• 25 helped
    in reply to Sleepio Member
    Graduate

    Great question! This depends. If you are actively using sleep restriction it is recommending to avoid napping so that one can increase sleep pressure and have less fragmented nighttime sleep. If you are not using sleep restriction and your night-time sleep quality has improved to an acceptable level, there is some evidence that a short 15-20 minute nap can have positive benefits.

    Short naps lasting between 10 and 20 minutes are associated with improved short-term memory, alertness, reaction times and reduced sleepiness which last for a number of hours without any drowsiness upon waking (Milner & Cote., 2009). In contrast, naps beyond 30 minutes are associated with increased grogginess or drowsiness (sleep inertia) upon waking up due to greater slow wave sleep (deep sleep) (Brooks & Lack., 2006). Despite these benefits, daytime napping may cause difficulties sleeping at night, especially if naps are long or take place later in the day closer to our usual bedtime. Long naps reduce our sleep drive, meaning you might be less sleepy when it’s time for bed and it could take longer to fall asleep, exacerbating sleep difficulties (Ye et al., 2015).

    You can learn more here about good daytime sleep practices
    https://www.sleepio.com/library/article/what-should-i-be-doing-during-the-day-to-promote-h/

  • Sleepio Member

    • 139 comments
    • 25 helped
    in reply to Sleepio Member
    Graduate

    Some popularized health figures have made claims that honey helps with sleep because it raises insulin levels and as such, triggers the release of an amino acid called tryptophan which is associated with increased sleepiness. There was a 2007 study that found honey was better compared to no treatment for adolescents with upper respiratory infections that including coughing symptoms. I am not aware of published studies looking at the effectiveness of honey as sleep aid in adults with insomnia. https://jamanetwork.com/journals/jamapediatrics/fullarticle/571638

  • Sleepio Member

    • 139 comments
    • 25 helped
    in reply to Sleepio Member
    Graduate

    Sleep regressions can be frustrating indeed! We know from the research literature that sleep deprivation is associated with increased release of hunger hormones and appetite. In addition, lack of sleep is associated with increased risk for obesity. https://academic.oup.com/sleep/article/31/5/619/2454190
    During your sleep restriction windows, it might be helpful to monitor cravings and food intake more closely. Increased levels of hunger hormones might trigger the desire to snack or overeat when not really hungry.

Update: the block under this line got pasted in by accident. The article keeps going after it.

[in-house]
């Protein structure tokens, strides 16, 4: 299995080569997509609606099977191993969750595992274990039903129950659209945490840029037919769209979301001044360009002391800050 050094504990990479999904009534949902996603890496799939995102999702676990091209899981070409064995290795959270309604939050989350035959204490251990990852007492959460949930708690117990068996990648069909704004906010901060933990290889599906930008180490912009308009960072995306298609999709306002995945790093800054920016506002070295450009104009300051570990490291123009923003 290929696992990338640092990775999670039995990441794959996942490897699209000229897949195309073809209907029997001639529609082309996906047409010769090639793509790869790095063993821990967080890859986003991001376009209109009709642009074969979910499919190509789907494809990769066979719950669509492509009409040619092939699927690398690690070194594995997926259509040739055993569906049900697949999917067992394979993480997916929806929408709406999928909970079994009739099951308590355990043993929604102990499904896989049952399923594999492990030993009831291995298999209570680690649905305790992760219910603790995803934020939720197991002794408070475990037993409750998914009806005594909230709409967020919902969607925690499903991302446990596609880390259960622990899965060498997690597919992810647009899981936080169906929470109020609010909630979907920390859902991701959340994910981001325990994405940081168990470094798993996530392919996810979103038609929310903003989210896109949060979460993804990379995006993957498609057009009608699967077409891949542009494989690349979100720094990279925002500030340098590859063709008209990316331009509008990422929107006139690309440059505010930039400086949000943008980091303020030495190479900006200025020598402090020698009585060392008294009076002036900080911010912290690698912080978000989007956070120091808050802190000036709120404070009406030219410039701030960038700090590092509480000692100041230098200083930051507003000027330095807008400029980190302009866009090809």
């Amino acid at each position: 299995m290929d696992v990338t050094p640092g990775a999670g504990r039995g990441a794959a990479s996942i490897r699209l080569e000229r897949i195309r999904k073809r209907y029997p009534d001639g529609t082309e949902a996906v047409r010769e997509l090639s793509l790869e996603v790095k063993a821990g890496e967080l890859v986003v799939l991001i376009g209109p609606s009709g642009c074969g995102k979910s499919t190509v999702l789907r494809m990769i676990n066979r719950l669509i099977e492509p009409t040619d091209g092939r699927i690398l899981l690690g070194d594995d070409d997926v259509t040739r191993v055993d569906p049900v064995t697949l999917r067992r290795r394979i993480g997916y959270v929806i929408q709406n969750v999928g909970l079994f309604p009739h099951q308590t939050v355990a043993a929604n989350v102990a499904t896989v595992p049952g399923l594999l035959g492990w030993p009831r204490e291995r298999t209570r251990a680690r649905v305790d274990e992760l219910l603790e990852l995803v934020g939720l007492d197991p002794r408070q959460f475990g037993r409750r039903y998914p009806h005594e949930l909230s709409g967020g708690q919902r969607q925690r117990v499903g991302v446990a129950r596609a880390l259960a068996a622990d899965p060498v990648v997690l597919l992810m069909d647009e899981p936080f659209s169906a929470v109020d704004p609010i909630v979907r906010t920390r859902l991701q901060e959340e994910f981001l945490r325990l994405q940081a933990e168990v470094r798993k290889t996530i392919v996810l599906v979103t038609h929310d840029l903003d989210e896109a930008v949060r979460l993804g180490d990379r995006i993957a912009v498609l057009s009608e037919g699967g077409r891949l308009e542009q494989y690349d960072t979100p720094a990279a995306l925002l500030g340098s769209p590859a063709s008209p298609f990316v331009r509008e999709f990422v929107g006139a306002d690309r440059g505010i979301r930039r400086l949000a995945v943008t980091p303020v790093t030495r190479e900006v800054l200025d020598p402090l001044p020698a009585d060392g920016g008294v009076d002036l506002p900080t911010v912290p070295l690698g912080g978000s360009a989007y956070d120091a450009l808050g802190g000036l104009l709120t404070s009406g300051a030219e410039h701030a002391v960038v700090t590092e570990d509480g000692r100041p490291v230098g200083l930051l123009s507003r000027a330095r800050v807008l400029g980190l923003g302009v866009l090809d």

• Sleepio Member

    • 139 comments
    • 25 helped
    Graduate

    Thanks everyone for your questions! We look forward to hearing from you at future live expert sessions. Take good care and sleep well!

  • Sleepio Member

    • 4 comments
    • 0 helped
    in reply to Sleepio Member
    Graduate

    Many thanks. I've just started last night on SR so I will endeavour not to nap until this has improved my sleep. However I do like the idea that, once sleeping better, that short naps can improve memory and alertness!

  • Sleepio Member

    • 32 comments
    • 12 helped
    in reply to Sleepio Member
    Graduate

    Thanks. I shall try some of those things though reading can be as soporific as tv. Fortunately I’m not troubled by negative thoughts about sleep itself. Indeed I wouldn’t be here if it wasn’t for the sleepiness in the evenings.

  • Sleepio Member

    • 8 comments
    • 0 helped
    in reply to Sleepio Member
    Session 4

    Thank you for the first part of your answer, although I am not sure how much I can trust it, based on how wrong the advise on the second part is.

    In reference to this advice: https://www.sleepio.com/articles/parent-sleep/early-sleep-training-learning-to-go-solo/
    This is cruel and flawed. It is also outdated. The most recent research shows that babies don't self-soothe. They give up.
    Read this: https://www.laleche.org.uk/letting-babies-cry-facts-behind-studies/
    Excerpt: “While babies may indeed stop crying if left unattended long enough, they are not learning to self-soothe, they are simply giving up on the hope that comfort will come.”

    In reference to this advice: https://www.sleepio.com/articles/parent-sleep/managing-your-sleep-as-a-parent-common-questions/
    and particularly the question about feeding during the night. Your advice assumes the child is given a bottle (!!!) and that after a certain age they don't need to feed at night. This is also flawed advice as the norm for young children is (or should be) to breastfeed and also breastfed children do need to feed overnight as this stimulates production.

    You have provided me with incorrect and potentially dangerous advice for my child. No wonder you have a disclaimer saying it is not medical advice! Damn right it isn't!

    I would also like to add that childern who wake at night for a feed don't have a “sleep problem”. And as soon as they wean off breastfeeding overall, they sleep through the night.

  • Sleepio Member

    • 8 comments
    • 0 helped
    in reply to Sleepio Member
    Session 4

    Also: https://womenshealthtoday.blog/2017/03/09/controlled-crying-and-long-term-harm/